Date: Apr 05, 2021 Source: Company Press Release (
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Valleywise Health is piloting innovative healthcare technology developed by local startup, LiteraSeed, to reduce medical misdiagnoses by improving communication between underserved patients and medical providers.
"Our goal is to reduce the tragic and preventable deaths of patients who find it difficult to communicate effectively with physicians," said Michael White, MD, Valleywise Health Chief Clinical Officer. He noted that 79 percent of misdiagnoses involved breakdown in the patient-practitioner clinical encounter, resulting in an estimated 40,000 to 80,000 avoidable hospital deaths each year in the US.
The web‐enabled, smartphone-based LiteraSeed platform empowers patients with a visual guide to help them describe symptoms, even if the patient does not know the words in English.
LiteraSeed founder, Aziza Ismail, an Arizona State University (ASU) graduate, was inspired to develop technology to improve health literacy due to such a situation in her family, many of whom are immigrants and speak English as a second language. Miscommunication due to language barriers was among the factors that led to the untimely and preventable death of her young cousin, who died while in a hospital emergency department as symptoms were not able to be clearly communicated by the family and understood by the physicians and care team. An app like LiteraSeed could have prevented many of those critical mistakes.
"Understanding the current healthcare system involves dedication and education," said Aziza. "Our goal is to decrease the barriers to navigating the healthcare system and bring about positive change to ensure fair access and quality of healthcare for everyone."
Preliminary results of use of the app in Valleywise Health's Refugee Women's Health Clinic shows that LiteraSeed's visual-based communication tool successfully allows patients to self-report symptoms that may have otherwise gone unidentified. Early data also indicates that the app elicits the same and, in some situations, more symptoms from patients than an in-person physician encounter.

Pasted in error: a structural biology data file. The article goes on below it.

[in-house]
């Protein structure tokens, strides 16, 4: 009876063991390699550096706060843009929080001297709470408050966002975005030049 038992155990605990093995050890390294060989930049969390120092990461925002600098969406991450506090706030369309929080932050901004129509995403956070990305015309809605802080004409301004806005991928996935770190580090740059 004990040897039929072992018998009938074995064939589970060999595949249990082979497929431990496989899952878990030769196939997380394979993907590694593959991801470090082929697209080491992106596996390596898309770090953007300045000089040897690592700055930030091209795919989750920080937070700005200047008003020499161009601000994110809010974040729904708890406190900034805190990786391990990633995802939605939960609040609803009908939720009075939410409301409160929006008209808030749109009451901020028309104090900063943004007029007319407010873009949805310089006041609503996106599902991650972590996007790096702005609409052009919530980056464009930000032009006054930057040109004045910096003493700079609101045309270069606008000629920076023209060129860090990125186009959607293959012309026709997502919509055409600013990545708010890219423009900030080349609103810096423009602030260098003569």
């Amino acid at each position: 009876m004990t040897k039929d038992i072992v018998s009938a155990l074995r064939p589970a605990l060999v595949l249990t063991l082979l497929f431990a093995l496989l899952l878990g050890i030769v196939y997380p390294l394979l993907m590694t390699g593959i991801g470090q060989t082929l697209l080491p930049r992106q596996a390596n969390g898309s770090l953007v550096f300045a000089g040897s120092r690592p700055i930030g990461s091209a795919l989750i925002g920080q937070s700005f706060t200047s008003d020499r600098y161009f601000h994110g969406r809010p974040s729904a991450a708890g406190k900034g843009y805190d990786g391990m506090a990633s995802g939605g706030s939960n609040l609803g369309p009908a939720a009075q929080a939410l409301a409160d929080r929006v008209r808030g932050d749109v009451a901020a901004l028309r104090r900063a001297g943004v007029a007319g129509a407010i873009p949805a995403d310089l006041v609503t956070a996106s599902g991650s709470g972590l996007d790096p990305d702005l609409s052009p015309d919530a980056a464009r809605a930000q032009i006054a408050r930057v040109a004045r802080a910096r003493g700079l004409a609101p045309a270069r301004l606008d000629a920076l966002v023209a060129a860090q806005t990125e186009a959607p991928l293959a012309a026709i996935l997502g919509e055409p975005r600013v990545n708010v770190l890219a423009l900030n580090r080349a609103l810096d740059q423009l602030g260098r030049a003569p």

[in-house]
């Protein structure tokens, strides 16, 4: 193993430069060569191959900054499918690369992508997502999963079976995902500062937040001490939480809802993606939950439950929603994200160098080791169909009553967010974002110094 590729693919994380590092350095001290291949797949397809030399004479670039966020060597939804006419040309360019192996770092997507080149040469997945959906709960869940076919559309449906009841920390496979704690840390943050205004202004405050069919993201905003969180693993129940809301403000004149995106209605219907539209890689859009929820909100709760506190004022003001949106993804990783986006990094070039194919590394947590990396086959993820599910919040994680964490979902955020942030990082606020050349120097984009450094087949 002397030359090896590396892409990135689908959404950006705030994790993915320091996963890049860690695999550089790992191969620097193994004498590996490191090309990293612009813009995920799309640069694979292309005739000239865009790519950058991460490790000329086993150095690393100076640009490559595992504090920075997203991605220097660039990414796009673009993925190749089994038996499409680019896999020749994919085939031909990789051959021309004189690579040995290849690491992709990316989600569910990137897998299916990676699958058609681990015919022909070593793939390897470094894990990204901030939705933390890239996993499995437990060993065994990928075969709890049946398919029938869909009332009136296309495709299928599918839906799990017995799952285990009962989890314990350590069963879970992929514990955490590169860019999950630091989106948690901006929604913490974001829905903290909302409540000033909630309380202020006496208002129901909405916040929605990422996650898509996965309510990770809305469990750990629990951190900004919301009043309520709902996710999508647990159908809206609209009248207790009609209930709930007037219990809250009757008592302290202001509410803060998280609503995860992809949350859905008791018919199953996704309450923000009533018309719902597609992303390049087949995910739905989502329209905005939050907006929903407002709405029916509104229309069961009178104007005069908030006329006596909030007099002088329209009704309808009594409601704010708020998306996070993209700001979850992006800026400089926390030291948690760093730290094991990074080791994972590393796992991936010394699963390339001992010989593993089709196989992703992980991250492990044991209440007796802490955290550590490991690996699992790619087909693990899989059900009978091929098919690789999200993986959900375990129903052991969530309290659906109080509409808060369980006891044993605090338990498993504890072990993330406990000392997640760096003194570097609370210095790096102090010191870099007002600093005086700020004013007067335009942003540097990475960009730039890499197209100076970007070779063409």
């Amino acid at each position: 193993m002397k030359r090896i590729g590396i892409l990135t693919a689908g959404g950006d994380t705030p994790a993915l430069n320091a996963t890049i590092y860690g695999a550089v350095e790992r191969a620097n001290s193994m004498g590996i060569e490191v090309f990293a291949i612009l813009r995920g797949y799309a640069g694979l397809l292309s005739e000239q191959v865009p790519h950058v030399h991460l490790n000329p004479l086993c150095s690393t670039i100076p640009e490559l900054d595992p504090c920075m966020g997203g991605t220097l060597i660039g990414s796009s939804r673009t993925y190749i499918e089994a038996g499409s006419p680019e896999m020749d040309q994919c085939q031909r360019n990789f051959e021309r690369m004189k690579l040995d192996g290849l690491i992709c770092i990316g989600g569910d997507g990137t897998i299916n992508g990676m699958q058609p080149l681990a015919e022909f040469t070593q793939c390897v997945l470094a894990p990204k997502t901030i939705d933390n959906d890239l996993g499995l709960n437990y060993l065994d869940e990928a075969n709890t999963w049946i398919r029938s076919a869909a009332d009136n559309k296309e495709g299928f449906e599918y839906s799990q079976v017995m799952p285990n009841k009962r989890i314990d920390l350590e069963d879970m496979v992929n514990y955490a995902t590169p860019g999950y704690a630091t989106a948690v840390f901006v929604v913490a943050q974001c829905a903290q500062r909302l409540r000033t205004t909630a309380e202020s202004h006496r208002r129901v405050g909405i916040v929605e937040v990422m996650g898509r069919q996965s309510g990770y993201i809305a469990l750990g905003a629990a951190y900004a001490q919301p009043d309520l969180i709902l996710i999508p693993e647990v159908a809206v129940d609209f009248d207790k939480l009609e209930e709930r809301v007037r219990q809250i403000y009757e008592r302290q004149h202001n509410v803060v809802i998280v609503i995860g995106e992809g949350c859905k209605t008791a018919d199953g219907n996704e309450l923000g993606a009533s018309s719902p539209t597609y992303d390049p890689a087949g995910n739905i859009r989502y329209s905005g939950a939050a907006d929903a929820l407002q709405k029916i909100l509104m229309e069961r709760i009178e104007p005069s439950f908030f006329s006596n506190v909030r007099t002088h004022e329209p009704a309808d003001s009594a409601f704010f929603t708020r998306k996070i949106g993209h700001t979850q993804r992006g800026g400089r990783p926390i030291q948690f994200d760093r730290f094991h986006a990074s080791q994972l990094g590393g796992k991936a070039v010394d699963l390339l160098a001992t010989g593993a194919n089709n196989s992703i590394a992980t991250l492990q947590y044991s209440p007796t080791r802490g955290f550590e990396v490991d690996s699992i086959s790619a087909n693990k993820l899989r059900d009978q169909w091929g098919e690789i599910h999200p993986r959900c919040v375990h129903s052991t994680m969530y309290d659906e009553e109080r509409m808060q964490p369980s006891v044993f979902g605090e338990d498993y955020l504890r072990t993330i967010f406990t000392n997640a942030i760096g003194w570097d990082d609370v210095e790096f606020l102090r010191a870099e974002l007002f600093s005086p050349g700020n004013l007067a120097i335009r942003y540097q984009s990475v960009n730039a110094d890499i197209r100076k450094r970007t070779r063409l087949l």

"LiteraSeed alerted me to a recent COVID infection and facilitated dialogue about recovery," shared Elyssa Metas, MD a District Medical Group (DMG) OBGYN serving patients at Valleywise.
Drs. Johnson‐Agbakwu and Singh, who are DMG OBGYNs, collaborated with LiteraSeed founder, Aziza Ismail, during the early development, including designing a research strategy to test the platform with patients at the Valleywise Health Refugee Women's Clinic.
"The women we serve not only have language and literacy barriers, but there is also a cultural disconnect between traditional health beliefs and Western medicine which may lead to distrust of the healthcare system and difficulty in navigating healthcare in the United States," said clinic founder, Crista Johnson‐Agbakwu, MD.
"The LiteraSeed technology will help put control of these women's healthcare back in their hands and improve their literacy, giving them the confidence to navigate, not just the healthcare system but, other aspects of life impacting their wellbeing as well as their family," adds Sonam Singh, MD, an OBGYN with the clinic.
According to the United States Census Bureau, approximately 61.9 million Americans‐ more than one in five‐ reside in a non‐English primary‐language (NEPL) household, and 25.1 million (approximately 9 percent) have limited English proficiency. Hundreds of research studies have revealed the often profound and adverse impacts of language and cultural barriers on health outcomes and costs, including increased length of hospitalizations, accidental overdoses, and preventable deaths.